BeyondCorp @ Home: OpenID Connect Provider with Dex

In a previous post I showed you how to setup Keycloak to provide you with OpenID Connect and SAML capabilities. The problem with Keycloak is is that’s it’s a pretty big beast, whereas most of the time we don’t need all the functionality. It’s also tricky to run in a highly available fashion and is annoyingly slow to start up. In this post we’ll drop Keycloak in favour of Dex, a small OpenID Connect Provider that supports a number of backends including LDAP.

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BeyondCorp @ Home: Authentication and authorization proxy with OpenResty

In a previous post I showed you how to set up Gatekeeper as a proxy to enfroce authorization on requests. The problem with Gatekeeper is that it required a lot of additional configuration, an additional proxy hop and is a separate component. What this post will do instead is use the OpenResty build of nginx with the OIDC plugin to avoid all of that. This brings the complexity back down to just running nginx with it acting as a Relaying Party to do authenticaiton and provide authorization information to backends.

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Arch Linux and the HP Envy x360

Update 2019-06-09: Performing BIOS updates I recently decided to get myself a new laptop. Though work provides me with one, I make a point out of never using it for personal use. It can get a bit complicated around intellectual property laws. I’m also perfectly fine with my employer enforcing certain policies on their device that I just don’t want for my personal devices. For the device itself I decided I wanted a 13" model, with an AMD Ryzen CPU and Radeon graphics.

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Emulating a Philips Hue bridge

As part of my home automation I wanted to emulate a Philips Hue bridge. The reason for that is that a lot of things provide out-of-the-box integration with Philips Hue. Aside from that, there’s a ton of apps and other cool things in the Hue ecosystem I wanted to unlock. However, we use the IKEA Trådfri system at home, even though we do have a first generation Philips Hue bridge. The reason for switching to the IKEA one was:

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Home Automation

I’m addicted to home automation. There. Said it. But it’s just such a tremendous amount of fun to play with. I’m pretty sure it’s the SRE in me. Why do anything by hand when you can have computers do things for you? Why turn on the lights when you get home when it can happen automatically? Turn on the lights when you enter the bathroom? Barbaric! Turn them off? I’ve git better things to do!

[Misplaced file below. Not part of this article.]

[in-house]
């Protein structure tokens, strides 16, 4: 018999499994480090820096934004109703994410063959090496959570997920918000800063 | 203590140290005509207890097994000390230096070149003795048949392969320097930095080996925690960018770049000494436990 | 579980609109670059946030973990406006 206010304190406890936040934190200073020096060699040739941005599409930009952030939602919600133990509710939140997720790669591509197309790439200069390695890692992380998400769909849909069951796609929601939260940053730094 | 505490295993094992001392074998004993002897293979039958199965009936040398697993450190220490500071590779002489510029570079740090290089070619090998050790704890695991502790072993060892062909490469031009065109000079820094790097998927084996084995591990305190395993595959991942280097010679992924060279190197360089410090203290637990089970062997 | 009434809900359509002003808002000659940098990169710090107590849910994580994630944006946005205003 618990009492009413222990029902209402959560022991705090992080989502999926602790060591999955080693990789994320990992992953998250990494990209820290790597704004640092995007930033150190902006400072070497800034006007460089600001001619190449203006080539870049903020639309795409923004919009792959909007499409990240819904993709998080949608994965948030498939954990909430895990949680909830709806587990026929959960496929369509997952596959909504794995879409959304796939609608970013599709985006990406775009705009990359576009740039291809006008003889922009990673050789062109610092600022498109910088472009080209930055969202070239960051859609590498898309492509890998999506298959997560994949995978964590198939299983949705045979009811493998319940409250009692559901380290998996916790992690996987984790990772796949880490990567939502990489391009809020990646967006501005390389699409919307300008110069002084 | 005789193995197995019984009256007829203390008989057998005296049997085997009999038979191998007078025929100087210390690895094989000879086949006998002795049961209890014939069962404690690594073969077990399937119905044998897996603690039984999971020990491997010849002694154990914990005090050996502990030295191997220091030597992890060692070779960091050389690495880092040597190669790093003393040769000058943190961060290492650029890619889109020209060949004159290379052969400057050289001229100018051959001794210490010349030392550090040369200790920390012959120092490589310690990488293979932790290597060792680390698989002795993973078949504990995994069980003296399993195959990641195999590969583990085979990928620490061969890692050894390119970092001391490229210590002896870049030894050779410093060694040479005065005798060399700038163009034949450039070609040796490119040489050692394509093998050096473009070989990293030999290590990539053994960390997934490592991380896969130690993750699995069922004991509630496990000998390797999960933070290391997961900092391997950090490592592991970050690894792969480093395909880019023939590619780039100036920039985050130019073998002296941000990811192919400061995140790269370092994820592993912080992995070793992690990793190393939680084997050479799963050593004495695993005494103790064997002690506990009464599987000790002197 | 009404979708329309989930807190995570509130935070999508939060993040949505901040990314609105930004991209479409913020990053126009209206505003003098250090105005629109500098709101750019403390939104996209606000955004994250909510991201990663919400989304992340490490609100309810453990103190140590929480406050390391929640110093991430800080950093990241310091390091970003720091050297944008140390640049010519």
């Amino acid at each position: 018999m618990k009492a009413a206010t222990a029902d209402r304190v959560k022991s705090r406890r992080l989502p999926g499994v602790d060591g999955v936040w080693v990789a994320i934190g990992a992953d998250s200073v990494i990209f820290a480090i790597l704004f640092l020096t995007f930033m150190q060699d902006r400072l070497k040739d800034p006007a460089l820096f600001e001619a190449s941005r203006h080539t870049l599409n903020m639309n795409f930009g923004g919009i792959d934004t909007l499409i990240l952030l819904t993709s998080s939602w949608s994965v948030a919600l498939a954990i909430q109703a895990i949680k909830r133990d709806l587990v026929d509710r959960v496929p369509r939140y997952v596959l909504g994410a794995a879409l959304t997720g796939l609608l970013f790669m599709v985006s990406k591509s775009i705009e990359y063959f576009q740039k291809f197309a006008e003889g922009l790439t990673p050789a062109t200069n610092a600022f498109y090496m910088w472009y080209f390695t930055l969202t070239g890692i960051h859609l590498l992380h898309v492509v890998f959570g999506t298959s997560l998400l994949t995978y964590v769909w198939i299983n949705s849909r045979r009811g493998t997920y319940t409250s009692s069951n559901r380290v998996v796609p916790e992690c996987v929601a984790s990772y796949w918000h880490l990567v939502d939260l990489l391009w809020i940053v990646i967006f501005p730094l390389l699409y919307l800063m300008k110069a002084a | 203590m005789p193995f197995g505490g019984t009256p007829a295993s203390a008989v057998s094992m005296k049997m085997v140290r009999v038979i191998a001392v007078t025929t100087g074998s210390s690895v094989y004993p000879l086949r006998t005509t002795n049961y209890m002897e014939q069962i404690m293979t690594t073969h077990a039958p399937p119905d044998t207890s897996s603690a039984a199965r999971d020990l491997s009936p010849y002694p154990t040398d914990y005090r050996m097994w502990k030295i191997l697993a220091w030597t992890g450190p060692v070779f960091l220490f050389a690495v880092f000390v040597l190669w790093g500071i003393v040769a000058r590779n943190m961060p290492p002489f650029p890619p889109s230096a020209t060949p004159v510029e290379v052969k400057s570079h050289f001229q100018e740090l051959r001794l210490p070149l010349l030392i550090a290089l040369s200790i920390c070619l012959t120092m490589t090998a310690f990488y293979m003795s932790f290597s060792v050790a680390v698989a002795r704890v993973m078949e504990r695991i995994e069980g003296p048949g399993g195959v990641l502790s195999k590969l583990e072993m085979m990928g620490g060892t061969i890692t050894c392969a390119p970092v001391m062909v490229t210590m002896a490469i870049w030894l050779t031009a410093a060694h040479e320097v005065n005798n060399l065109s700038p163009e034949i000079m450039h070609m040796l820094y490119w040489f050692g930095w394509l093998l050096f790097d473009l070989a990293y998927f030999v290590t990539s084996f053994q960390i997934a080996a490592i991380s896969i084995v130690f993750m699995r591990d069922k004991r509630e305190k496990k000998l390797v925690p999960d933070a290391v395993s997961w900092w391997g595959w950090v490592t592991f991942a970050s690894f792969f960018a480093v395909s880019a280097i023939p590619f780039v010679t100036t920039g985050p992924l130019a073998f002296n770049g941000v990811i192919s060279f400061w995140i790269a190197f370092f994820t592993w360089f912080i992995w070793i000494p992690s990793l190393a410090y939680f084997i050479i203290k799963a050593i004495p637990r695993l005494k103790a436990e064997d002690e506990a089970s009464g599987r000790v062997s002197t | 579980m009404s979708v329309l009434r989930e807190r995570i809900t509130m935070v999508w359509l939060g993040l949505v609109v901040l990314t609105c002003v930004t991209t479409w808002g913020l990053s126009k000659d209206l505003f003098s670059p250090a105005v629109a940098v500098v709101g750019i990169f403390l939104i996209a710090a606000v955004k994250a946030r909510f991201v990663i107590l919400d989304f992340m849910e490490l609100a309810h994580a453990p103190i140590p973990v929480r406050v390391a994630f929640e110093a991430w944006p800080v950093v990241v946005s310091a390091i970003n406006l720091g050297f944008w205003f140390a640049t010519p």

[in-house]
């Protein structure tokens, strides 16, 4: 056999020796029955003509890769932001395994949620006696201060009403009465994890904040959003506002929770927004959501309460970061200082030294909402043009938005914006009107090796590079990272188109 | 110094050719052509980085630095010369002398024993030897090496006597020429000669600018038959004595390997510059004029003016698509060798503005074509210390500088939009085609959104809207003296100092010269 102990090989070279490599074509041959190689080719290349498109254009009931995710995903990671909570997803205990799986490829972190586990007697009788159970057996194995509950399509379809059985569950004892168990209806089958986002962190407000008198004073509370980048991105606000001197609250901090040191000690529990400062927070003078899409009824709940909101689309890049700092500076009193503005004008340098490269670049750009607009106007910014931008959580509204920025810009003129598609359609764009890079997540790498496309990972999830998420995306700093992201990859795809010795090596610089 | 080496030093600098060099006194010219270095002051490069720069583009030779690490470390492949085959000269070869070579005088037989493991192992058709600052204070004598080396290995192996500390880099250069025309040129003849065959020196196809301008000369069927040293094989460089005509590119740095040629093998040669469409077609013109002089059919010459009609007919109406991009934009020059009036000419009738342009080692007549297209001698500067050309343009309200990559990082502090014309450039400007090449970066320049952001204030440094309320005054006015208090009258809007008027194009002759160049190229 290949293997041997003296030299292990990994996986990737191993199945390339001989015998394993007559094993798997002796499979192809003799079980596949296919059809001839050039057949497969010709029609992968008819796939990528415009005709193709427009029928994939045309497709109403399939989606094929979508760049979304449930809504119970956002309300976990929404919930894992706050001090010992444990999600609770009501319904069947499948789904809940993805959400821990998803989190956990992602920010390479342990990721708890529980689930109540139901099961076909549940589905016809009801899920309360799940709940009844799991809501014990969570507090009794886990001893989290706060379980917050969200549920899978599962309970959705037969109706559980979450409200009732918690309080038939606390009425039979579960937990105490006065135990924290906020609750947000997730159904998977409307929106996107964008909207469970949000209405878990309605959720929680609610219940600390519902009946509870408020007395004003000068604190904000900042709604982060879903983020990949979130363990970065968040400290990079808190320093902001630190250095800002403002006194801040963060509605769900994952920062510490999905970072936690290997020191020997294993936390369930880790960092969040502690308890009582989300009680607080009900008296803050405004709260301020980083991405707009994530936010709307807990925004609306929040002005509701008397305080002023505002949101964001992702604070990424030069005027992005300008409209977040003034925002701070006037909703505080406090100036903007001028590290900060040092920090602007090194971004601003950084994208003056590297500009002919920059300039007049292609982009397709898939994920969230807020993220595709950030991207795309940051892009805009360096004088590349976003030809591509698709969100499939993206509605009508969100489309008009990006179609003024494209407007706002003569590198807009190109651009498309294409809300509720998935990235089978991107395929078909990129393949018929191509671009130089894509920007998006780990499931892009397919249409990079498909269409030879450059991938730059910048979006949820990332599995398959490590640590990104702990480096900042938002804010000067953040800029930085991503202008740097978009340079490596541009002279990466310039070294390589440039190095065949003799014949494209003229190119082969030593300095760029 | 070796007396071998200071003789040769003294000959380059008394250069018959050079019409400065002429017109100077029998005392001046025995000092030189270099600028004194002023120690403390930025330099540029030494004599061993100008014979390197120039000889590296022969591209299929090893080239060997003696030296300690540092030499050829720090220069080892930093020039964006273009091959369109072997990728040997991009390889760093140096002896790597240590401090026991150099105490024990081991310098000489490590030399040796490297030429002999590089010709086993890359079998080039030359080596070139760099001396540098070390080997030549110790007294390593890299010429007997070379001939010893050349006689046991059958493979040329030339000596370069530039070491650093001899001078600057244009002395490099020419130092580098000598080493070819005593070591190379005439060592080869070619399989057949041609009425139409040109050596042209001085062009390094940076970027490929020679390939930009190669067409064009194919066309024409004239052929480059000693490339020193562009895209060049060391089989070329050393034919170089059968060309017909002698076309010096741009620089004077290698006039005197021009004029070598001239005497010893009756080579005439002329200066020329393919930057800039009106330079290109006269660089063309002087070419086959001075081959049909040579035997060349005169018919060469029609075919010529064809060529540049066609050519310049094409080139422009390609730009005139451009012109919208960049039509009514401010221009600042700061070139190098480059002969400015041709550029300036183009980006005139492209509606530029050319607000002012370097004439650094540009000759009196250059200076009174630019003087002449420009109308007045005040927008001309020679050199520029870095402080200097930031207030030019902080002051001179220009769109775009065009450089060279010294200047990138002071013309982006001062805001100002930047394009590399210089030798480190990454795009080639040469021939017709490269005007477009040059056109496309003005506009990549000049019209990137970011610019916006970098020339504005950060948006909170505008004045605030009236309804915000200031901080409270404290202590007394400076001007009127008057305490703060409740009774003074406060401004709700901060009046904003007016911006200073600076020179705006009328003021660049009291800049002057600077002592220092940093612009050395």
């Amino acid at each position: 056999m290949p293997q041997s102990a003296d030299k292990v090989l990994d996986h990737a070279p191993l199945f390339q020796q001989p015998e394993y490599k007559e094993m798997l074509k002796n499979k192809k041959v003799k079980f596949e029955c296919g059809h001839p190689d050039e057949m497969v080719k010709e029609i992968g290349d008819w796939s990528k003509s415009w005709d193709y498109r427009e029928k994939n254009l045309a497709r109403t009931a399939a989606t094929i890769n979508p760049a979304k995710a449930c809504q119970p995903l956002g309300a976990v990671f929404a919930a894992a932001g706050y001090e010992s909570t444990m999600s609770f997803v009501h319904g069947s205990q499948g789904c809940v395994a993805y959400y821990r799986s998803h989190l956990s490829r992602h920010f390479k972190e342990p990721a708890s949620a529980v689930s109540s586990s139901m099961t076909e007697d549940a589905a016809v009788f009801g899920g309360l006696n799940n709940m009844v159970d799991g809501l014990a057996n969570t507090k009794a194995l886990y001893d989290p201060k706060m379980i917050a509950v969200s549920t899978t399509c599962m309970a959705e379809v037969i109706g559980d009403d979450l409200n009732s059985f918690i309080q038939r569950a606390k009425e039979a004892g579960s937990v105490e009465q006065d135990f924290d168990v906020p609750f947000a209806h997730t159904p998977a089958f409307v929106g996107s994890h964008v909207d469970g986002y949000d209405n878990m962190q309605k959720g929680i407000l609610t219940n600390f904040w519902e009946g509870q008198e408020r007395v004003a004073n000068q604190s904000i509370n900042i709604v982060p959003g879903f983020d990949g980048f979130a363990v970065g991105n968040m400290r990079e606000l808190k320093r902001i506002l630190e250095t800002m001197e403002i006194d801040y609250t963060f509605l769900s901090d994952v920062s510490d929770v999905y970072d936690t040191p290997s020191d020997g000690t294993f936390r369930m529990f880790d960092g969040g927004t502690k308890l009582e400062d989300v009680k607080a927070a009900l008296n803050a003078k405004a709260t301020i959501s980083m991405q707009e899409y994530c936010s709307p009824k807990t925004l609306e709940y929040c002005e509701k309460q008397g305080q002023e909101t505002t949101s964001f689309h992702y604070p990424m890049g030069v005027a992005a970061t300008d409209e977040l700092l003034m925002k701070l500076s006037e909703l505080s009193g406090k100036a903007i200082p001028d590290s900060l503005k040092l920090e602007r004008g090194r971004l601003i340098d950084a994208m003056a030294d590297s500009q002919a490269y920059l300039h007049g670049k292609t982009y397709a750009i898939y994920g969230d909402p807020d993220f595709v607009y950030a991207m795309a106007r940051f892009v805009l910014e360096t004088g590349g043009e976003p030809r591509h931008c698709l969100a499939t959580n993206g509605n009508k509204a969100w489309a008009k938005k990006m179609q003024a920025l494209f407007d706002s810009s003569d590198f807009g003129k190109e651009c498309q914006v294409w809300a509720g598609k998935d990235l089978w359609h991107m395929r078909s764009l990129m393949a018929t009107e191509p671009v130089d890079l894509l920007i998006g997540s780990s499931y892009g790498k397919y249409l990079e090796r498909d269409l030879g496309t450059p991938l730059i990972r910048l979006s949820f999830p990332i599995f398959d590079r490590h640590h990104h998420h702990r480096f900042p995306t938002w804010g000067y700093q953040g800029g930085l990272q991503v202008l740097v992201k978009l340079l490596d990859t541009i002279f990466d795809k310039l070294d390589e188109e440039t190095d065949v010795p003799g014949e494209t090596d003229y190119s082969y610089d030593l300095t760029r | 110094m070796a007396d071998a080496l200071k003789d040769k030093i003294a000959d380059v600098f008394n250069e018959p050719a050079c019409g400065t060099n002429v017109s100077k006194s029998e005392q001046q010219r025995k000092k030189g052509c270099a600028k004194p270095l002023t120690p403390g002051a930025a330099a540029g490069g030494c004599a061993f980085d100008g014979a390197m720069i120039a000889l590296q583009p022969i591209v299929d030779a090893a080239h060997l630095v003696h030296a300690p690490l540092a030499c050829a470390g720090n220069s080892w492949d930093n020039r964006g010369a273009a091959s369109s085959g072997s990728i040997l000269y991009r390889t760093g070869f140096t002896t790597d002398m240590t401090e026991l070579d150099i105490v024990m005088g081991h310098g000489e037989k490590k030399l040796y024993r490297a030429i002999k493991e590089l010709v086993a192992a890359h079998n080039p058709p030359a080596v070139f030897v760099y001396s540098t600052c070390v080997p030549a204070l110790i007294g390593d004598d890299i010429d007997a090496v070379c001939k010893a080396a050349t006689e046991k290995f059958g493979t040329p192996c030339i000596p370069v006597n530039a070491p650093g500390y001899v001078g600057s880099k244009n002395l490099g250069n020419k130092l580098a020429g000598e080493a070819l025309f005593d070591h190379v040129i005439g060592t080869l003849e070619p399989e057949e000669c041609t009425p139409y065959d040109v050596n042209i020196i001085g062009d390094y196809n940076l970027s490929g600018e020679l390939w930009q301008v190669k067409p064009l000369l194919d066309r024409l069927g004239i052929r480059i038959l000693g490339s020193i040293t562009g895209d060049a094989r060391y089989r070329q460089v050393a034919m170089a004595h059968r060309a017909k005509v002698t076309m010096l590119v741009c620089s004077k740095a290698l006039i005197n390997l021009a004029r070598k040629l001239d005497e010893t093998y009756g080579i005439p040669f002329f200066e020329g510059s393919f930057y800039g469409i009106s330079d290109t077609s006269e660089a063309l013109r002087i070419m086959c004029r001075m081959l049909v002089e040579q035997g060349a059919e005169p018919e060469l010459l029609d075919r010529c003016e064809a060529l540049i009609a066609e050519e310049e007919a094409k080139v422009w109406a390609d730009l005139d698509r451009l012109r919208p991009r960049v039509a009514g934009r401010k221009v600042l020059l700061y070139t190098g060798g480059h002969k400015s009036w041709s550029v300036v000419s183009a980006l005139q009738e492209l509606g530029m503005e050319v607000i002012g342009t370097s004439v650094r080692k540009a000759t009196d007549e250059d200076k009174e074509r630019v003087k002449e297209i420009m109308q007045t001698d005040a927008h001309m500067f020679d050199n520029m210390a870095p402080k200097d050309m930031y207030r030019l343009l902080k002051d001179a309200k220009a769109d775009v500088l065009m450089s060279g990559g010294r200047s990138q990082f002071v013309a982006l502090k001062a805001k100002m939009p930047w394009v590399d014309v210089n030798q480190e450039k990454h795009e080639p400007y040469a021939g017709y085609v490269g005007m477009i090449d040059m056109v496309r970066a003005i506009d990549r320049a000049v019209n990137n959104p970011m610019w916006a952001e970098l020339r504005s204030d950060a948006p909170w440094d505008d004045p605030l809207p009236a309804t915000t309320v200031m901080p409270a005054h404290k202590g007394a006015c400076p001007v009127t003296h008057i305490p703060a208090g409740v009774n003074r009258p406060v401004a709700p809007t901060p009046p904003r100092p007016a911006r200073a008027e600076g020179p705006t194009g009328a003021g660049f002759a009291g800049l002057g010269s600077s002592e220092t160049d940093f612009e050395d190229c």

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BeyondCorp @ Home: Authorization

NOTE: A much simpler solution is describe in BeyondCorp @ Home: Authentication and authorization proxy with OpenResty In a previous post I showed you how to set up a “Lite” version of a BeyondCorp style access layer for a home or startup environment. The reason I called it lite is because though it does do full authentication, it didn’t have separate controls for authorization. Meaning if you could authenticate you were authorized, I couldn’t specify that for certain endpoints you have to be part of a specific group or be granted a certain role before you get access.

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BeyondCorp @ Home

Update 2019-10-06: If you don’t need SAML, consider swapping out Keycloak for Dex instead. You can read all about that in this follow-up post. BeyondCorp is a different approach to securing access to networked applications and services. Unlike the traditional perimeter security model, BeyondCorp dispels the notion of network segmentation as the primary mechanism for protecting sensitive resources. Instead, all applications are deployed to the public Internet, accessible through a user and device-centric authentication and authorization workflow.

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Directory Services 101: Securing your LDAP server

This post is part of a series on directory services. Current available installments are: Introduction Terminology Basic concepts Designing the DIT Setting up an LDAP server Securing your LDAP server Writing and testing ACLs Now that we have a directory service up an running it’s important we talk a bit about some security aspects. The configuration that was generated sets up the LDAP server in such a way that anonymous access is not allowed.

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Directory Services 101: Setting up an LDAP server

This post is part of a series on directory services. Current available installments are: Introduction Terminology Basic concepts Designing the DIT Setting up an LDAP server Securing your LDAP server Writing and testing ACLs I consider setting up a Directory Service a pretty big pain in the ass, especially OpenLDAP. Microsoft fares much better with Active Directory which is also much more easily configured for folks less familiar with directory services in general.

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Directory Services 101: Writing and testing ACLs

This post is part of a series on directory services. Current available installments are: Introduction Terminology Basic concepts Designing the DIT Setting up an LDAP server Securing your LDAP server Writing and testing ACLs ACLs, access control lists, are an important aspect of running a directory service. ACLs are how you control who can access which parts of the DIT and what things they can do. You can limit certain things like which attributes one can read or write.

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